The porn star is already on an alphabet of drugs. You’ve heard of them. The owner too, though his boyfriend asleep in the master bedroom pretends not to like them. This place, this penthouse, is where the previous boyfriend died. You’ve heard of him. You’ve read about it. The furniture is still the same. I sat in the room the day before and watched their eyes as they showed me the drawer where they keep the arsenal of dildos.

From behind other books comes a crystal vase filled with psychedelic mushrooms. I have never tried them. The porn star is playing his CD for us. You haven’t heard it. He is trying to convince the DJ he should remix it, should make a club version of it.  You haven’t heard of it. You won’t. The CD is terrible. Even stoned. Even with my eyes shining and covered in the liquid, imaginary mercury of cocaine.

I will try to convince the DJ to remix it anyway, try to convince him that it will be a triumph of irony. Later we laugh about this until people in Manhattan look at us funny on the sidewalk.  They don’t know who we’re talking about.

But that night, that night the owner goes to bed, back to bed and his boyfriend with the narcotic sweat of the porn star still on him. I wonder what it would be like for them, what it would be like a dozen floors down. What it would be like if no one had heard of them and if the sheets had a lower thread count.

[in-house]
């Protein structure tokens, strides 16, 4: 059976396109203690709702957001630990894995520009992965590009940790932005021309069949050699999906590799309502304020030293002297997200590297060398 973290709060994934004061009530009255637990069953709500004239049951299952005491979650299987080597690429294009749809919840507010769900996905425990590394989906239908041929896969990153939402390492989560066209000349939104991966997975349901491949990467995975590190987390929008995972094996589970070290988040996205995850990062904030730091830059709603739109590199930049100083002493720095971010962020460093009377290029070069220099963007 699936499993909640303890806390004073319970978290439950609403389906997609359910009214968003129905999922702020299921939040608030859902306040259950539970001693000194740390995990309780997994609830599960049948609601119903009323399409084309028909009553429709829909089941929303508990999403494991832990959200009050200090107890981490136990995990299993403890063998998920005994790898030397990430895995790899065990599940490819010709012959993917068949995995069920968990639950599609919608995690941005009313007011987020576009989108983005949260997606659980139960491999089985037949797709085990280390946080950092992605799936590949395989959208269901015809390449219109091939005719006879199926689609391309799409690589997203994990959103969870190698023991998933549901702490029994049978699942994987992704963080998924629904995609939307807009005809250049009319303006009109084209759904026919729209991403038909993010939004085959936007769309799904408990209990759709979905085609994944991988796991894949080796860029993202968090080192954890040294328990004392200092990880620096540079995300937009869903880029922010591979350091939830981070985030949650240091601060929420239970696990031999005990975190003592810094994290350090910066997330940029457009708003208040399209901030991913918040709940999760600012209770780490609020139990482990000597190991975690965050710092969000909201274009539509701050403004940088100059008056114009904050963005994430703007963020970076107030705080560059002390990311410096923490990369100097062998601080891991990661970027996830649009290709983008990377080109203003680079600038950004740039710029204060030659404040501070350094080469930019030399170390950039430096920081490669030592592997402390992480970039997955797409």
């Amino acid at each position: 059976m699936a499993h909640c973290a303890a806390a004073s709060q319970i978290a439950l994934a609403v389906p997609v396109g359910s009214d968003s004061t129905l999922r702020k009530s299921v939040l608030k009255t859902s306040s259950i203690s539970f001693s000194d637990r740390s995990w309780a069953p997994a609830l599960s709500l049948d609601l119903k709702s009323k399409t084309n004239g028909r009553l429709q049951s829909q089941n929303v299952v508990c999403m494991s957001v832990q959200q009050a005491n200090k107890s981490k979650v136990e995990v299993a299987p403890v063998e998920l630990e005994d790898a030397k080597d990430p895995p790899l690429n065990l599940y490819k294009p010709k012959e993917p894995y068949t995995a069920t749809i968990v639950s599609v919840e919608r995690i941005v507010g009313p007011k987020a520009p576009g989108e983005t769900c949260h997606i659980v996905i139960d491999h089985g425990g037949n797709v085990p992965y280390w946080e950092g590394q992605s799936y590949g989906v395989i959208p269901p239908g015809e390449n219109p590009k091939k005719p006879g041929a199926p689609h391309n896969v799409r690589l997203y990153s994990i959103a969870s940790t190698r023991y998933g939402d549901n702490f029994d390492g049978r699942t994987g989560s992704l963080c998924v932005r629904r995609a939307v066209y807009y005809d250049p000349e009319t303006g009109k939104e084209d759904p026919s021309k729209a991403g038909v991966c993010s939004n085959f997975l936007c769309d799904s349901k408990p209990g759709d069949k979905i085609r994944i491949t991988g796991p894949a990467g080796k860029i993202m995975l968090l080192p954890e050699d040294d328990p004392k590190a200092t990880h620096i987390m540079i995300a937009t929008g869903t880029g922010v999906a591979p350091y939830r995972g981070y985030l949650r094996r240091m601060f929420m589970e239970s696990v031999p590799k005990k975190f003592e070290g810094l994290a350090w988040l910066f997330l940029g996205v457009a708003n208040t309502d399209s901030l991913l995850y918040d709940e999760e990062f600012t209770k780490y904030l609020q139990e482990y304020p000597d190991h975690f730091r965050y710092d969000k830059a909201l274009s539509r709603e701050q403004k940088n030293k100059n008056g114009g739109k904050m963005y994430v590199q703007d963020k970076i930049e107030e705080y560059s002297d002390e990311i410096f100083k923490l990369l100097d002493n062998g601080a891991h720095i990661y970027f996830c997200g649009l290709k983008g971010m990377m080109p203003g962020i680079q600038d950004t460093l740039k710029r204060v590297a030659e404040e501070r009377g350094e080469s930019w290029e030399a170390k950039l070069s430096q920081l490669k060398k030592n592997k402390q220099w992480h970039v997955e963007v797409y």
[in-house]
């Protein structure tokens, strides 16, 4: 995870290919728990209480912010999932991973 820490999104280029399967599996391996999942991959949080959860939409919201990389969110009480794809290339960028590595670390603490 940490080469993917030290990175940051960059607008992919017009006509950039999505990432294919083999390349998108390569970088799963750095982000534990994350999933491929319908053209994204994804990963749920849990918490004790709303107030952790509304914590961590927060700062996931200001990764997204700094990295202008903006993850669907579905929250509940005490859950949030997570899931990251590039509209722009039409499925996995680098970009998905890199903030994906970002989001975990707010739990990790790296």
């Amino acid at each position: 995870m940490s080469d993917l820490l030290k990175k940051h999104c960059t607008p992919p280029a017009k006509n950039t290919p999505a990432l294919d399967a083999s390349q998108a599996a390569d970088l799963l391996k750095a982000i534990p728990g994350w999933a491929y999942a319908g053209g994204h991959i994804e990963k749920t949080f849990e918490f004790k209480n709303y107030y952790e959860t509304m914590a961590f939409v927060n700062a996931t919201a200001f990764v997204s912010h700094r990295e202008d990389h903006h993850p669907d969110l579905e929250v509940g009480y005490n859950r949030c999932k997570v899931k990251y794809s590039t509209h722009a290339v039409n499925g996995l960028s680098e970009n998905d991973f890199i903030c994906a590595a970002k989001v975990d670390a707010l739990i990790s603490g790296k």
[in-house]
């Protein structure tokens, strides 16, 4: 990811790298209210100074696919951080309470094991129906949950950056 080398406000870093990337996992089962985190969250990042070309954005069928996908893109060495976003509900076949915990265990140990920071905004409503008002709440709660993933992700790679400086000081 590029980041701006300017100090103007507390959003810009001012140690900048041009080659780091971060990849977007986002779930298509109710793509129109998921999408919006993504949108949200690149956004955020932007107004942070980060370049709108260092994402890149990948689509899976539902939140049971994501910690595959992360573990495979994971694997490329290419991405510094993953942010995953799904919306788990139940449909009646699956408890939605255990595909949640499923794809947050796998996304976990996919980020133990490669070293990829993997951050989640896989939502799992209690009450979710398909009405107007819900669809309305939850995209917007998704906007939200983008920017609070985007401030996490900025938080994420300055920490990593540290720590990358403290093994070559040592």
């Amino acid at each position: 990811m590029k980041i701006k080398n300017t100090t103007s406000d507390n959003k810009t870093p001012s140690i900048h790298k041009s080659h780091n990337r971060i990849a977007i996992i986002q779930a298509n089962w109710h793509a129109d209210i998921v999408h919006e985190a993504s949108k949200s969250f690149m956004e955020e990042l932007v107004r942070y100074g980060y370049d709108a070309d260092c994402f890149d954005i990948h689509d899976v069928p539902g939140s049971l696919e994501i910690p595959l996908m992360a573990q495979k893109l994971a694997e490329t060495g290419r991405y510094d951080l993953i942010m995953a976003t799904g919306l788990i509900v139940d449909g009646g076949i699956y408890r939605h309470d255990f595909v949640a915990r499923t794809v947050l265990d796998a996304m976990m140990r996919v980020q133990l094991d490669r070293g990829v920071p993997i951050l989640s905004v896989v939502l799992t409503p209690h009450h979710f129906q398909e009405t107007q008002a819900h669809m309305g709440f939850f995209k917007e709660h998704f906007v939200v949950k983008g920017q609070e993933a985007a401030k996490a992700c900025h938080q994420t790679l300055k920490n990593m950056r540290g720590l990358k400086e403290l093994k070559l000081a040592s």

The other man, the one who used to live here. He died of a GHB overdose. Our host, the man’s boyfriend. The late man’s boyfriend gives me glasses of juice and tells me to give them to the DJ and the porn star. “Be careful,” he tells me, “these have G in them.”  I remember the man who died but I carry the glasses anyway; carry them to people you’ve heard of. No one has heard of me.

The porn star bores me.  His eyes are shining but dully, like a puddle on the sidewalk, a leaden gleaming rainbow of oil and dirt. He talks incessantly about his album, about performing it naked on stage while holding hands with a woman. He talks about the rich men who brought him to New York, the men who pay.  He talks like a man still charming, like someone people have heard of, someone people pray to in temples lit by video.  I go to bed.

The DJ acts like he wants me to stay.  Maybe he is afraid that if I go the porn star will leave too. Maybe he hopes the porn star will make me horny enough to fuck them both.  I go to bed and fall asleep in my jeans with my belt cinched tight around my waist. I go to bed acres above the street, windows open onto the Square and the angelic horns of the cabs far below.